You’re a hypocrite because you criticize society for pressuring gays to act a certain way and then you yourself go tell people to act a certain way.

          HIV and STDs are spread almost exclusively by UNPROTECTED sex. If you want to avoid HIV the answer is to protect yourself not to promote sex negativity, especially now that PREP is a thing. If you use condoms and PREP or even just condoms reliably your chances of getting HIV are extremely low. Even HIV and health organizations always say the problem is lack of protection, sex is not the problem.

          • Mario

            No, if you read my post clearly, you will see that I did not criticise society for pressuring gays to act in a certain way. (Read it again)

            Have you not read about the link between chemsex and HIV transmission?

          • Ben

            Yes, I’d advise you don’t mix drugs and sex together if it’s the sort of drug that might lead to unsafe sexual choices. You can still enjoy them separately in a perfectly safe manner though.

          • Mario

            Who are you kidding? Me or yourself?

          • Ben

            You’re the one who said that marijuana was more harmful than alcohol which is disproved by every study ever done on the topic.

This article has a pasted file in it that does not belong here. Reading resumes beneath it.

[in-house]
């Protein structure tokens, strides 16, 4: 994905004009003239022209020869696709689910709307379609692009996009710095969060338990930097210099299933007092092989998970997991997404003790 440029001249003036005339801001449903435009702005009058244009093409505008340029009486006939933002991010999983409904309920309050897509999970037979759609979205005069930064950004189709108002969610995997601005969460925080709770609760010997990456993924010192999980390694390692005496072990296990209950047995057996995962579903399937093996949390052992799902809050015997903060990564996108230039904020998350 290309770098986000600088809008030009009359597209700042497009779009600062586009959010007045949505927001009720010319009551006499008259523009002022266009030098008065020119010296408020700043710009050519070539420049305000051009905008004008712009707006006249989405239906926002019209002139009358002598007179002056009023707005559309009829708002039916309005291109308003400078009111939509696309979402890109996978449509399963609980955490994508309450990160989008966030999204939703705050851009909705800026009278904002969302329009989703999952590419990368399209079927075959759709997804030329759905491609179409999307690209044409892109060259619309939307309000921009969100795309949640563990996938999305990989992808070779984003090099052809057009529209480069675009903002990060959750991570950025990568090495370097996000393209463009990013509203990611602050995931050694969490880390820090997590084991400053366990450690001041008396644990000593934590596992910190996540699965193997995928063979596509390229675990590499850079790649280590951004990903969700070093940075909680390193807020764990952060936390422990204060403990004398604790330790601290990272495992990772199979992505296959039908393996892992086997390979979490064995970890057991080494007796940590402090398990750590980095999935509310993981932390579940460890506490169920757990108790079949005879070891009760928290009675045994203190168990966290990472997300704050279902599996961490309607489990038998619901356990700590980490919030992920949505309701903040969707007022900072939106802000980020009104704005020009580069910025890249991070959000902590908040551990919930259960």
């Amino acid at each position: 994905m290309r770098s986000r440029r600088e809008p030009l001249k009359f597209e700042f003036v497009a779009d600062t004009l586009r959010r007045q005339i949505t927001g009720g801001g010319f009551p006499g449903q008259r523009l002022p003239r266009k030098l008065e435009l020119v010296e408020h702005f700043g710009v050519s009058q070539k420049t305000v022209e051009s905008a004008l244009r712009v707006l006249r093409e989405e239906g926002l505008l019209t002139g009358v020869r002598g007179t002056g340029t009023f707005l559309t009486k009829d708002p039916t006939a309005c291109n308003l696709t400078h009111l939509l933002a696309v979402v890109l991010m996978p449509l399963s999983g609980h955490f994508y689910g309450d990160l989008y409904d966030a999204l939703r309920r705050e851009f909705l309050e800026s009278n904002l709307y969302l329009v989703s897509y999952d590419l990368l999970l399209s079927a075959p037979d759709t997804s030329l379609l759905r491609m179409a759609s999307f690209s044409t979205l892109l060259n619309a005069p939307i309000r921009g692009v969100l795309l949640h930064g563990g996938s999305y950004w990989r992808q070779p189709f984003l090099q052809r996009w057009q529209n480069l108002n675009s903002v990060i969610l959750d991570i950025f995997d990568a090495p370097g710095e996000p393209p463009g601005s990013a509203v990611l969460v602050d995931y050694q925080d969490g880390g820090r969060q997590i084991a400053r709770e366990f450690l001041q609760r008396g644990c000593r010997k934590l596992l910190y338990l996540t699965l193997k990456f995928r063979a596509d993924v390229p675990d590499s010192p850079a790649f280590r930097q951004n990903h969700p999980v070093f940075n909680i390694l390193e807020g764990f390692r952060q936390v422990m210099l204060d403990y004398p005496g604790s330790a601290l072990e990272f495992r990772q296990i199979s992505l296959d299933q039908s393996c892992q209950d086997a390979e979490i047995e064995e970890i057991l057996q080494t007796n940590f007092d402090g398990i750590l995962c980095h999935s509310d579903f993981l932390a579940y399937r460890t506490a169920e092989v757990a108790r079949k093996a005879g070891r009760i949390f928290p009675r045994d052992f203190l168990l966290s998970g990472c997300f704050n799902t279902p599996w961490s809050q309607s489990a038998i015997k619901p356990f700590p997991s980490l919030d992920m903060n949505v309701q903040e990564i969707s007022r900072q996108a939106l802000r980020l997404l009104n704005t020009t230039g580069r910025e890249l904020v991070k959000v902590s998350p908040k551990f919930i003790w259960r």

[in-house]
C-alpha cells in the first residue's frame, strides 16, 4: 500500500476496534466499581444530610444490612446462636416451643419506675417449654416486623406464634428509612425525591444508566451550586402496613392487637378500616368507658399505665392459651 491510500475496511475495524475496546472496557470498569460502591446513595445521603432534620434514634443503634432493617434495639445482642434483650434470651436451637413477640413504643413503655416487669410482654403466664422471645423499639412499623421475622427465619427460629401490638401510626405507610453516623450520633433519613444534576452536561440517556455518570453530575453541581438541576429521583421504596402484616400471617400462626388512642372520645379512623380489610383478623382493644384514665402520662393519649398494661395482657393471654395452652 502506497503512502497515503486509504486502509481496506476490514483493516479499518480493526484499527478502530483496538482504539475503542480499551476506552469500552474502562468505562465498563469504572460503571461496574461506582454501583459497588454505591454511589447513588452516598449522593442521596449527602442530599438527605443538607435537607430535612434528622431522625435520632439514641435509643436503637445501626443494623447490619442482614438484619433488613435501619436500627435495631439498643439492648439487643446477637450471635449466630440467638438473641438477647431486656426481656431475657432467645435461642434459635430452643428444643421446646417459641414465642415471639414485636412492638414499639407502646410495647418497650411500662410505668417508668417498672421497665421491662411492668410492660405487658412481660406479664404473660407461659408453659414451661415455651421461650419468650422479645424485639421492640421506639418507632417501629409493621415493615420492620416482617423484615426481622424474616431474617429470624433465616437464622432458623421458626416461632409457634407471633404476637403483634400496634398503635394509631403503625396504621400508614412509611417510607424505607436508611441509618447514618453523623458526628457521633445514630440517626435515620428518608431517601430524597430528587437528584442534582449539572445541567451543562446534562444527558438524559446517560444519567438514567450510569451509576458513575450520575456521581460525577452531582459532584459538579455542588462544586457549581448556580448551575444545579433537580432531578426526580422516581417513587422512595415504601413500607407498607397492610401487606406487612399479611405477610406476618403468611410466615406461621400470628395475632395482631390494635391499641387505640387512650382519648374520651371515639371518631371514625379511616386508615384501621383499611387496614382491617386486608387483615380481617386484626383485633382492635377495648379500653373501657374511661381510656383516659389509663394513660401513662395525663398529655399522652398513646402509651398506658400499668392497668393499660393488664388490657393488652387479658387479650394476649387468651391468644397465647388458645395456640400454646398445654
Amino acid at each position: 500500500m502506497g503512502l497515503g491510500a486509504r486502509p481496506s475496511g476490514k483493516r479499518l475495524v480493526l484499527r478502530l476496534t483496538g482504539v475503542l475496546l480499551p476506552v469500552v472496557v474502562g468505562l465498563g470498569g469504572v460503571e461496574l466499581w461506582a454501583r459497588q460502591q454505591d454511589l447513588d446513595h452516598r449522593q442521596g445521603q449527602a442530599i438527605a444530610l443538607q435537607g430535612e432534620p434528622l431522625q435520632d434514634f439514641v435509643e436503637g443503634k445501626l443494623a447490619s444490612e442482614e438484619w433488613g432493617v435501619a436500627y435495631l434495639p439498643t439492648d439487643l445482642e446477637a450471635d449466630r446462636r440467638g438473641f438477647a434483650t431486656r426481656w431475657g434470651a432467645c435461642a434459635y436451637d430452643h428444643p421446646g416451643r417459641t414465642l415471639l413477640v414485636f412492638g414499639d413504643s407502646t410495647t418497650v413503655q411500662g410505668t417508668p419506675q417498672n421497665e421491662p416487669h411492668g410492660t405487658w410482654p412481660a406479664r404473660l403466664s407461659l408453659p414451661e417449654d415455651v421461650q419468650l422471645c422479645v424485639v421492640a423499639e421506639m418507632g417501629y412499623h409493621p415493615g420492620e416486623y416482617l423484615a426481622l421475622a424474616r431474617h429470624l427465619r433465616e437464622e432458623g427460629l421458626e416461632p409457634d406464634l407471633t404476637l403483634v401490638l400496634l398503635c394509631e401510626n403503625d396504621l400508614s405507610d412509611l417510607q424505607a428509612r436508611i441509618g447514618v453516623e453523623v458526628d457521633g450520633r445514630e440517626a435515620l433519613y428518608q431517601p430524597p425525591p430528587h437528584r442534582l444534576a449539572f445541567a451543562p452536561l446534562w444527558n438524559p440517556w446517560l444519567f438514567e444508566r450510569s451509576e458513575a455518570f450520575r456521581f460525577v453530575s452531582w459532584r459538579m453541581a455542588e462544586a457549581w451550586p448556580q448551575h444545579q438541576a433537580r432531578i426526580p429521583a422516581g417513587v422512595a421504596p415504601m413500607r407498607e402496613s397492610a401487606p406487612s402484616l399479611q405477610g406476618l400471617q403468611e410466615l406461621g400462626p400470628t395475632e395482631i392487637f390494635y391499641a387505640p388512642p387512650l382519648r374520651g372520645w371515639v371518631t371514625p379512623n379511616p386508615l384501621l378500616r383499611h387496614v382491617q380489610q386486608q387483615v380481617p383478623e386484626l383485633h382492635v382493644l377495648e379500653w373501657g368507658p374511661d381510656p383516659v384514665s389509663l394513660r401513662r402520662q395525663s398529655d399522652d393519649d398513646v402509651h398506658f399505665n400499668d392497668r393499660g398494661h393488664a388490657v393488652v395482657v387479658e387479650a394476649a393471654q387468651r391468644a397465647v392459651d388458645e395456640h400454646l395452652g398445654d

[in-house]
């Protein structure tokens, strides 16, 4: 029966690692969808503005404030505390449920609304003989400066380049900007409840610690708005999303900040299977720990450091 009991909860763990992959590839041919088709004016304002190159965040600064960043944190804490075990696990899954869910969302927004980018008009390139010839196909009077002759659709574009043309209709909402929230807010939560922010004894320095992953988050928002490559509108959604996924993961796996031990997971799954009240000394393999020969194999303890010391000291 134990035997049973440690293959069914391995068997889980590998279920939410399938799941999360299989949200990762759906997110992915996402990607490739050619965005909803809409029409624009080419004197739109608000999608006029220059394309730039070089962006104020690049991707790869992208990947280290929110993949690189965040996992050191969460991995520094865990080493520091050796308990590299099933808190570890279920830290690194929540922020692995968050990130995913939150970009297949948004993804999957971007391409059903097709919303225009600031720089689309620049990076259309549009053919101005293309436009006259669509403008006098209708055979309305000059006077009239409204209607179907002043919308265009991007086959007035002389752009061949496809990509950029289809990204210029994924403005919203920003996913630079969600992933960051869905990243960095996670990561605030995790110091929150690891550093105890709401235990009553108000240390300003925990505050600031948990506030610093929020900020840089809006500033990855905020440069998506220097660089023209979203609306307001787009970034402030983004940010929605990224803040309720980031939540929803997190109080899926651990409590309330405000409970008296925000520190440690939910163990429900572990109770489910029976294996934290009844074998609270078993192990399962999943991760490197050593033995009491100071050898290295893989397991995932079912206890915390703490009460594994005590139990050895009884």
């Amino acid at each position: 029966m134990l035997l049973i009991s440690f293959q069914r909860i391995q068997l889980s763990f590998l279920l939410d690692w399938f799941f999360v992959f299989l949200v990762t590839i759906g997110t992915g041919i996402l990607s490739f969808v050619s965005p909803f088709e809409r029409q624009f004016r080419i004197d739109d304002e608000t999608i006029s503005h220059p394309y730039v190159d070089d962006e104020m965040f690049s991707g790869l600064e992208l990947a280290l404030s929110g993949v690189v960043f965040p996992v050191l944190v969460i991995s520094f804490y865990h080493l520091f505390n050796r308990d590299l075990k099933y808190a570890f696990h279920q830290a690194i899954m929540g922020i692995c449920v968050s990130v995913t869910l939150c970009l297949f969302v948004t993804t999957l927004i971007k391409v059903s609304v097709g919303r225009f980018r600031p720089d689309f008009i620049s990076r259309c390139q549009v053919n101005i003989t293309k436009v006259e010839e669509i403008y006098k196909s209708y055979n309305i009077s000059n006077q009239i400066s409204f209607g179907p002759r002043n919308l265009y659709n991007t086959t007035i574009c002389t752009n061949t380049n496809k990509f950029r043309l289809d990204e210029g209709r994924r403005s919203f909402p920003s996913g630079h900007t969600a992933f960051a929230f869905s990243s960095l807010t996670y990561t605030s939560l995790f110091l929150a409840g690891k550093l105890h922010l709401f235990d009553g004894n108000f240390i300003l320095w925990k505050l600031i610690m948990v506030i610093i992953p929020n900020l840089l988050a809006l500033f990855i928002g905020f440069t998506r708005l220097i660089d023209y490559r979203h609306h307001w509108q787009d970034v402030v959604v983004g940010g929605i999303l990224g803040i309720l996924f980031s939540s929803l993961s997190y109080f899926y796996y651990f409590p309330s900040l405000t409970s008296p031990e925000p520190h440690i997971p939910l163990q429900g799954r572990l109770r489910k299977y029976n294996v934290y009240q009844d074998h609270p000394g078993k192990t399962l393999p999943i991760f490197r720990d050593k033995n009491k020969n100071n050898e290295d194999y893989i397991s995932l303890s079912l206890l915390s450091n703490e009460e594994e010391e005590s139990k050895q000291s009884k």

http://www.economist.com/blogs/dailychart/2010/11/drugs_cause_most_harm

            Go ahead find me a study that disagrees.

          • Mario

            Denial. First sign of madness.

          • Balance

            I’m curious, Ben, defender of drugs, as PREP costs around £10,000 per year, how many grannies do you want to stop having their hip replacements (at £5,000 to the NHS) to allow for this extravagance. Their hip replacements allow them to walk with less pain – many can hardly walk at all before. So over a ten year period, for 1 million pounds, you could either sort out 200 grannies or sort out a mere 10 drug-addled people who can’t be arsed to wear a condom to their meth orgies. I’d chose the 200 grannies.

          • Ben

            Nice field of strawmen you have set up there idiot. If you could read you would see that I said to use condoms and don’t have sex while using drugs.

            Also, the most common drug used by gays is marijuana, which is in no way connected to higher rates of HIV transmission. I’m not a fan of meth by any means, I just don’t think people deserve jail or shaming for using it.

          • Balance

            You did not just say “use condoms”. Your post 1 hour ago says “if you use condoms and PREP…” without considering that each PREP user blocks 20 grannies from their hip-replacement operation (over a ten year period). It seems that some people are very free with other people’s money.
            Sorry for the NHS and British pounds references, I didn’t realise you were in the US.
            PREP costs US$13,000 per year. This was my main point which YOU haven’t really responded to.